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The number of Medal of Honor recipients from the wars in Iraq and Afghanistan can be counted on one hand.
Each of the five acted spontaneously and heroically to save the lives of comrades. Each exemplified the medal's criteria of "gallantry and intrepidity at the risk of one's own life above and beyond the call of duty."
And each was killed in action or died from wounds received in action.
Now, 146 years after the first Medals of Honor were awarded — to living soldiers — it remains to be seen whether anyone will ever again earn a Medal of Honor and survive to accept it.
With the exception of the 1991 Persian Gulf War, no other major conflict in modern military history has failed to produce a living recipient of the nation's highest award for valor. And no war has ever produced so few Medal of Honor — or service cross — recipients.
There are several possible reasons: the proliferation of other valor awards; the changing nature of warfare; and a review process that has become so rigorous — and, some say, meddlesome — that no living person can be good enough to pass all the tests.
A Military Times analysis of Medal of Honor and service cross awards dating back to 1861, when the MoH was first authorized, shows a sharp decline, rekindling debate on whether the military is properly recognizing today's heroes.
By the numbers
Although numbers don't tell the whole story, America's 20th-century wars produced highly consistent rates of Medal of Honor heroism.
From World War I through Vietnam, the rate of Medal of Honor recipients per 100,000 service members stayed between 2.3 (Korea) and 2.9 (World War II). But since the terrorist attacks of Sept. 11, 2001, only five Medals of Honor have been awarded, a rate of 0.1 per 100,000 — one in a million.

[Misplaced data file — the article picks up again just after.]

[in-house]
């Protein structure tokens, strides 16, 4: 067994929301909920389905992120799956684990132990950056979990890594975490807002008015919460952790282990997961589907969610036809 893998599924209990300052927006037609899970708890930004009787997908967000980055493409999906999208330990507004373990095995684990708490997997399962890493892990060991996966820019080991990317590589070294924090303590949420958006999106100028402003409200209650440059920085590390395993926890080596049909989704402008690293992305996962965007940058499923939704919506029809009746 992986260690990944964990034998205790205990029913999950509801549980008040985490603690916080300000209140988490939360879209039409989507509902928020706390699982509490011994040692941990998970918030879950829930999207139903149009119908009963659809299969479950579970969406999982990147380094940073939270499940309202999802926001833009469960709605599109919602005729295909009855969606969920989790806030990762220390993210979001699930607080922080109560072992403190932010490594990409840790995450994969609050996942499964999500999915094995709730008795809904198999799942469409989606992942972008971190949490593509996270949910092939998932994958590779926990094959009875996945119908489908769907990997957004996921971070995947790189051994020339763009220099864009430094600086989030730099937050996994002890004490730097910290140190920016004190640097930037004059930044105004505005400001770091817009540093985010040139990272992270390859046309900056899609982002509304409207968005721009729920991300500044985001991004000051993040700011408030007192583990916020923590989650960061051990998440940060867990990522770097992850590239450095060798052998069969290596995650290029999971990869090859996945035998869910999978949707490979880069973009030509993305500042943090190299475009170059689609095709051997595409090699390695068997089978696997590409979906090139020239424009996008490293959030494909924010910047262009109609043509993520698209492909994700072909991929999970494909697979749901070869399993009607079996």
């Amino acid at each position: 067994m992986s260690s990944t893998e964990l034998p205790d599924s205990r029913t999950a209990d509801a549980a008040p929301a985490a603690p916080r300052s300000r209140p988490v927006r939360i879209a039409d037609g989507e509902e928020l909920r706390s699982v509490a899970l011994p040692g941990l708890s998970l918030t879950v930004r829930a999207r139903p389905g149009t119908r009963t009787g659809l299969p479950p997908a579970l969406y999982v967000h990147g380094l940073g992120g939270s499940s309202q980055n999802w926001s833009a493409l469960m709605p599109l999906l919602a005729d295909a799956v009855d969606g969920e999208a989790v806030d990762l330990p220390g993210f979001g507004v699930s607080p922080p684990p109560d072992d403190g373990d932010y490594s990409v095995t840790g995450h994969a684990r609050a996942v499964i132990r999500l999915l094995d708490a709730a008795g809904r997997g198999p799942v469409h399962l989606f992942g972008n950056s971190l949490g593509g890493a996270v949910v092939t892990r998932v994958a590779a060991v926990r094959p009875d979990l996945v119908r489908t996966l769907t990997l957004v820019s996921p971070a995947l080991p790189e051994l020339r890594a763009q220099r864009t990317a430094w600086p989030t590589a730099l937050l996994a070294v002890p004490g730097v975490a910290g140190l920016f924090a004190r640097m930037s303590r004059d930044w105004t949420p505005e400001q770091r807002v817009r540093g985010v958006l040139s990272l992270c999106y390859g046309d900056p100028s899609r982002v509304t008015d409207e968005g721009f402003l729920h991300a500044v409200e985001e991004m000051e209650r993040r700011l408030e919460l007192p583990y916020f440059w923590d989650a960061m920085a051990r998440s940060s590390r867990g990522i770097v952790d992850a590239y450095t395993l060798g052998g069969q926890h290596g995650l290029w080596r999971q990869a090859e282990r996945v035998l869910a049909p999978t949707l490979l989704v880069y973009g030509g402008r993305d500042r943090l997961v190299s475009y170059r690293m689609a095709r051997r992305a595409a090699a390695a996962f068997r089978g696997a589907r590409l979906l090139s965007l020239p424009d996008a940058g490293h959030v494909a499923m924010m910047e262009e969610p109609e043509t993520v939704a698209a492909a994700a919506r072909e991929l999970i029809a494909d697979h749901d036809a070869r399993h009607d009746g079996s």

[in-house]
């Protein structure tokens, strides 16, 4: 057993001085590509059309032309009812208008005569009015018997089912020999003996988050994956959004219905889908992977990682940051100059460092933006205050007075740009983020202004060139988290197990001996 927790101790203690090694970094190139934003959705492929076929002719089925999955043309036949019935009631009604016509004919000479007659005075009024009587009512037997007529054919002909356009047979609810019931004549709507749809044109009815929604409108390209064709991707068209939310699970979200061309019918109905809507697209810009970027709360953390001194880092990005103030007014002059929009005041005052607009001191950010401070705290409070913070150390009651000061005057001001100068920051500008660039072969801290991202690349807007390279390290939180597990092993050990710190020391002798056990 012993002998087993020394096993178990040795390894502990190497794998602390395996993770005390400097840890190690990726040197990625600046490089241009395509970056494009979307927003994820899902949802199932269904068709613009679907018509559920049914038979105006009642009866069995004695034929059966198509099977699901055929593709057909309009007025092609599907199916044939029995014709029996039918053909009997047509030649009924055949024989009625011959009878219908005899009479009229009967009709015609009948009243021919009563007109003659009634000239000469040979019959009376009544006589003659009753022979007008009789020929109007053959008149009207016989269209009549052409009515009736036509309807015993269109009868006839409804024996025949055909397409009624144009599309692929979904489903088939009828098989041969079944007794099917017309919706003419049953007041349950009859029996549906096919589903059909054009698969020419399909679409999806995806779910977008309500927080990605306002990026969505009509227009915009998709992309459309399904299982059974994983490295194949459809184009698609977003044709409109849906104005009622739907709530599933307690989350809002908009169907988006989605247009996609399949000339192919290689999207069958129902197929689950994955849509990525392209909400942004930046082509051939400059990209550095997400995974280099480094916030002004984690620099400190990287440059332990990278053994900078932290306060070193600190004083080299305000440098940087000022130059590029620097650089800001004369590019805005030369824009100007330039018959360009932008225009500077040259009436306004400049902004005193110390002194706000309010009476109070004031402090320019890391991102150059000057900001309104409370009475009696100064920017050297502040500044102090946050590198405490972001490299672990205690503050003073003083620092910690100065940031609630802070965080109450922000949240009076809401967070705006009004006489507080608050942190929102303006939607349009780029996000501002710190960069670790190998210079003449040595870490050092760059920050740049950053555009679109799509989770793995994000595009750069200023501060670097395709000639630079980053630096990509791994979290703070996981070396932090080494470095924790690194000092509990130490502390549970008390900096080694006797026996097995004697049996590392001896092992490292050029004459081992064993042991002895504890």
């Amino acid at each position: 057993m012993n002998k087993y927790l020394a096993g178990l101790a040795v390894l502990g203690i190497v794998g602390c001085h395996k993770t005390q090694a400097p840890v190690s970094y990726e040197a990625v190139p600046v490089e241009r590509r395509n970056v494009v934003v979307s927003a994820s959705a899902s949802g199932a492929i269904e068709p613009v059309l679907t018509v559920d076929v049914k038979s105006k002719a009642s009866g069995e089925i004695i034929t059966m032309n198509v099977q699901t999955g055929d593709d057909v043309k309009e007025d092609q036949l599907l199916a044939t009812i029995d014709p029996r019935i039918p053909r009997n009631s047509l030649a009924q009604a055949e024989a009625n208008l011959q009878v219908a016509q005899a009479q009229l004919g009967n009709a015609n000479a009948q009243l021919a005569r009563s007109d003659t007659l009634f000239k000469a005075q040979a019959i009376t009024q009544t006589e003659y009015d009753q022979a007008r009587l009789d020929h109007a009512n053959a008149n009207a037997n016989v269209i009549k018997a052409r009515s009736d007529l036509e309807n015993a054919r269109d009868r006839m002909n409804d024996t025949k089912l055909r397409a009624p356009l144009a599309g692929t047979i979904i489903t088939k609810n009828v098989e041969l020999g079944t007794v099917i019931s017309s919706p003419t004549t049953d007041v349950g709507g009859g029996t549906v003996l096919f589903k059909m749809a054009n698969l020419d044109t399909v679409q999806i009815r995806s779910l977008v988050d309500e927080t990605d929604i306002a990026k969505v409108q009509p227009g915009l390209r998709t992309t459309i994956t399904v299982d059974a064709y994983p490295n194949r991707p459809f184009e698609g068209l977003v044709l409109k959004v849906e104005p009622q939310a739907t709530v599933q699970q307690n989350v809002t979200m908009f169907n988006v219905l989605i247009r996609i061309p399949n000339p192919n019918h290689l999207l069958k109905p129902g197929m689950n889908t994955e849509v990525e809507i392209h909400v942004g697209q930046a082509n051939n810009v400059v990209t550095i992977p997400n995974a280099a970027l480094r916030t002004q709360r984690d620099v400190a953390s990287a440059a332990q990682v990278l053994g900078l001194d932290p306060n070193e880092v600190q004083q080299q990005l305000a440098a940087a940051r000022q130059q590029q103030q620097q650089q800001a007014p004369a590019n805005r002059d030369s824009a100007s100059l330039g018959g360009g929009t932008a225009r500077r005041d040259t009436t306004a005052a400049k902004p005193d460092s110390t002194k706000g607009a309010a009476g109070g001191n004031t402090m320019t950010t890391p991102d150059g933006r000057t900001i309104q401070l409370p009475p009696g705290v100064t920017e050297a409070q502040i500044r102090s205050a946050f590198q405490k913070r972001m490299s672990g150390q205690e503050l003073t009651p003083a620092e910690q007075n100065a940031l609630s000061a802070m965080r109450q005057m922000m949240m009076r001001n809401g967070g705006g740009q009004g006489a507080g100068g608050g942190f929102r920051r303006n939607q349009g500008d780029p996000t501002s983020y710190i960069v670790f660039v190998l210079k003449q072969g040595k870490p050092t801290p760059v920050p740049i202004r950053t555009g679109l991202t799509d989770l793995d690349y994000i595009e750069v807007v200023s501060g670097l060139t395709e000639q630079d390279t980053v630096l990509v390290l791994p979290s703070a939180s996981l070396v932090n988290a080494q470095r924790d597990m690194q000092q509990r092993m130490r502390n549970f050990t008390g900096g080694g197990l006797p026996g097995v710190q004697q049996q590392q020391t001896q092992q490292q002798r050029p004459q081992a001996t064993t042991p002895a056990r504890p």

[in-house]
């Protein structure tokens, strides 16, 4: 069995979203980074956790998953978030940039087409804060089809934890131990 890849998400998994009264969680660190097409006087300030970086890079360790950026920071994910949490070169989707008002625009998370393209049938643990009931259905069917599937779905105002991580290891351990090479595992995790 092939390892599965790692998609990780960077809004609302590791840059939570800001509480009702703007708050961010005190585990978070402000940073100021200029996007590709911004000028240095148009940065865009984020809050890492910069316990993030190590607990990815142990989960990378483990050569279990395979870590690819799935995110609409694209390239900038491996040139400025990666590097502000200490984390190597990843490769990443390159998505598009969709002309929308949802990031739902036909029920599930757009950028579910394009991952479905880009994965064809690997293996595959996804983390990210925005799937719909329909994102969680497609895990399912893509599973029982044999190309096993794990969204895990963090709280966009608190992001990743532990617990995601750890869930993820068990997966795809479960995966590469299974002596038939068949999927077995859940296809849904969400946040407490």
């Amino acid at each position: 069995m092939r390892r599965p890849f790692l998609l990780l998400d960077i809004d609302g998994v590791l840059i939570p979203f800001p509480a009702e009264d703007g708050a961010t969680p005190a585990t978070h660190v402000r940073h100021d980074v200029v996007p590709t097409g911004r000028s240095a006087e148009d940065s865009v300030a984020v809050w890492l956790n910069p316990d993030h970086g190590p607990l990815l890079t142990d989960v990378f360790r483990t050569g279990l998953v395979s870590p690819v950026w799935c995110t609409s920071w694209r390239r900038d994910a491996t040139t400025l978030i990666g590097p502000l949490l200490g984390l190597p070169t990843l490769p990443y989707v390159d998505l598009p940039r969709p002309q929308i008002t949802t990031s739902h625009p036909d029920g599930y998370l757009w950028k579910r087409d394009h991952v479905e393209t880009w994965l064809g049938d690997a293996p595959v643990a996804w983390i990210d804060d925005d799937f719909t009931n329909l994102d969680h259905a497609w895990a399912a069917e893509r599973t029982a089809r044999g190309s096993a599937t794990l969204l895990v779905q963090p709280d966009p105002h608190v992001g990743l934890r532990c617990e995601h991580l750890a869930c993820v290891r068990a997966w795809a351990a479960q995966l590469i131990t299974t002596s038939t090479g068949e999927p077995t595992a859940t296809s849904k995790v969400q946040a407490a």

A similar disparity occurs on the second tier of valor awards: Distinguished Service Cross, Navy Cross and Air Force Cross.
Throughout the 20th century, the rate of service cross recipients per 100,000 troops ranged from a low of 19 in Korea to a high of 167 in World War I.
But for the post-9/11 wars, it's only one per 100,000.
A politicized process?
"All of us are a little concerned about the fact that people aren't being recognized," said Army Reserve Col. Jay Duquette, who recently retired as deputy director of operations at Headquarters, 9th Regional Support Command, Fort Shafter, Hawaii.
"There's a perception that somehow the political process has at the Defense Department or wherever created some sort of limitation on higher-level decorations," Duquette said. "I don't know if that is true. But that is a perception that exists among the lower-level officer corps."
Former Marine Joseph Kinney, a Vietnam veteran who has advocated for greater recognition of heroism in combat, is convinced that's true. The military awards system, he said, is "broken."
Kinney testified before the House Armed Services Committee in 2006, urging the Pentagon to be more consistent in applying award criteria and to speed the review process for Medal of Honor nominees.
In an interview, Kinney noted how much longer award reviews took in the George W. Bush years versus the Clinton administration.
It took just 6½ months for the Clinton administration to posthumously award Medals of Honor to Army Master Sgt. Gary Gordon and Army Sgt. 1st Class Randall Shughart for heroic action in Somalia on Oct. 3, 1993.
By contrast, during the Bush years, the speediest Medal of Honor approval took 18 months. One took as long as three years.
"The system has failed because of this inordinate fear that somebody is going to get the Medal of Honor [and] be an embarrassment," Kinney said. "They decided that the Medal of Honor should go not only to people who are brave, but pure."
After Sgt. Rafael Peralta was denied the Medal of Honor in 2008 — a case that drew heavy scrutiny, including use of forensic evidence — questions were raised about whether Peralta's onetime status as an illegal immigrant played a part in the decision.